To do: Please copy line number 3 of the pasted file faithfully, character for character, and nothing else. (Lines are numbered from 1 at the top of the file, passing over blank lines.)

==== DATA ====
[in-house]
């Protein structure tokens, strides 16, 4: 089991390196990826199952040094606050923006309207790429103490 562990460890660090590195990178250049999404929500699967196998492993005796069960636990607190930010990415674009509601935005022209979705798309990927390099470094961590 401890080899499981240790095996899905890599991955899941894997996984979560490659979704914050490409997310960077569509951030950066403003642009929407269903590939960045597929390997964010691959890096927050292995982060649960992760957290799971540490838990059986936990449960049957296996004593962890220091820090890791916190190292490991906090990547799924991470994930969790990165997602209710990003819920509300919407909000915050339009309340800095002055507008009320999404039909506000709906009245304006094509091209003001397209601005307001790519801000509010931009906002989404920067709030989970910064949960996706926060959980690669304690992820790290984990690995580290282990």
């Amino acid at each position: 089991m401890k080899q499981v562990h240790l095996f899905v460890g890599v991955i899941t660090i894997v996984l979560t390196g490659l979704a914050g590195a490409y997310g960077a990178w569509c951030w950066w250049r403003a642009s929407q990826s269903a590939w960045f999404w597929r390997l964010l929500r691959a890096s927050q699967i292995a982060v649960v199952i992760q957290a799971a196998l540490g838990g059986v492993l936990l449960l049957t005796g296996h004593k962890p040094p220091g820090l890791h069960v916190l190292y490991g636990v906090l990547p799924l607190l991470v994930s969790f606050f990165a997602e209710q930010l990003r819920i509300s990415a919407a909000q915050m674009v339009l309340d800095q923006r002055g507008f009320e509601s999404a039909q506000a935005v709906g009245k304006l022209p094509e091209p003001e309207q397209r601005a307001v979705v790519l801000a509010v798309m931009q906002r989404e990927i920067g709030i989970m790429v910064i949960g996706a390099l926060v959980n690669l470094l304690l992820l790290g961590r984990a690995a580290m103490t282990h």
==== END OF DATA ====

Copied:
């Amino acid at each position: 089991m401890k080899q499981v562990h240790l095996f899905v460890g890599v991955i899941t660090i894997v996984l979560t390196g490659l979704a914050g590195a490409y997310g960077a990178w569509c951030w950066w250049r403003a642009s929407q990826s269903a590939w960045f999404w597929r390997l964010l929500r691959a890096s927050q699967i292995a982060v649960v199952i992760q957290a799971a196998l540490g838990g059986v492993l936990l449960l049957t005796g296996h004593k962890p040094p220091g820090l890791h069960v916190l190292y490991g636990v906090l990547p799924l607190l991470v994930s969790f606050f990165a997602e209710q930010l990003r819920i509300s990415a919407a909000q915050m674009v339009l309340d800095q923006r002055g507008f009320e509601s999404a039909q506000a935005v709906g009245k304006l022209p094509e091209p003001e309207q397209r601005a307001v979705v790519l801000a509010v798309m931009q906002r989404e990927i920067g709030i989970m790429v910064i949960g996706a390099l926060v959980n690669l470094l304690l992820l790290g961590r984990a690995a580290m103490t282990h």